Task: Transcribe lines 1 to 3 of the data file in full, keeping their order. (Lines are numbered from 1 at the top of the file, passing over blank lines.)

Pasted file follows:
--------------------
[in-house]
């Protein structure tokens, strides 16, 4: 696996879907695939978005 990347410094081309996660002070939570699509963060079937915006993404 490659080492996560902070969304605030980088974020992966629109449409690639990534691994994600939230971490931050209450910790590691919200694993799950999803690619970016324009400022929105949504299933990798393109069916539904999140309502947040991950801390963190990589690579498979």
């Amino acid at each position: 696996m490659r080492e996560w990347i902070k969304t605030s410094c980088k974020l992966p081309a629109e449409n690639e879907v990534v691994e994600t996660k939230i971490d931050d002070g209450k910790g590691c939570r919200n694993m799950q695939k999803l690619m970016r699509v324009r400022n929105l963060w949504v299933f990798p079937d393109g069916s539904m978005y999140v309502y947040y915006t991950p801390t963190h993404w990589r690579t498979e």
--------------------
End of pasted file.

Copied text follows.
[in-house]
């Protein structure tokens, strides 16, 4: 696996879907695939978005 990347410094081309996660002070939570699509963060079937915006993404 490659080492996560902070969304605030980088974020992966629109449409690639990534691994994600939230971490931050209450910790590691919200694993799950999803690619970016324009400022929105949504299933990798393109069916539904999140309502947040991950801390963190990589690579498979």
């Amino acid at each position: 696996m490659r080492e996560w990347i902070k969304t605030s410094c980088k974020l992966p081309a629109e449409n690639e879907v990534v691994e994600t996660k939230i971490d931050d002070g209450k910790g590691c939570r919200n694993m799950q695939k999803l690619m970016r699509v324009r400022n929105l963060w949504v299933f990798p079937d393109g069916s539904m978005y999140v309502y947040y915006t991950p801390t963190h993404w990589r690579t498979e």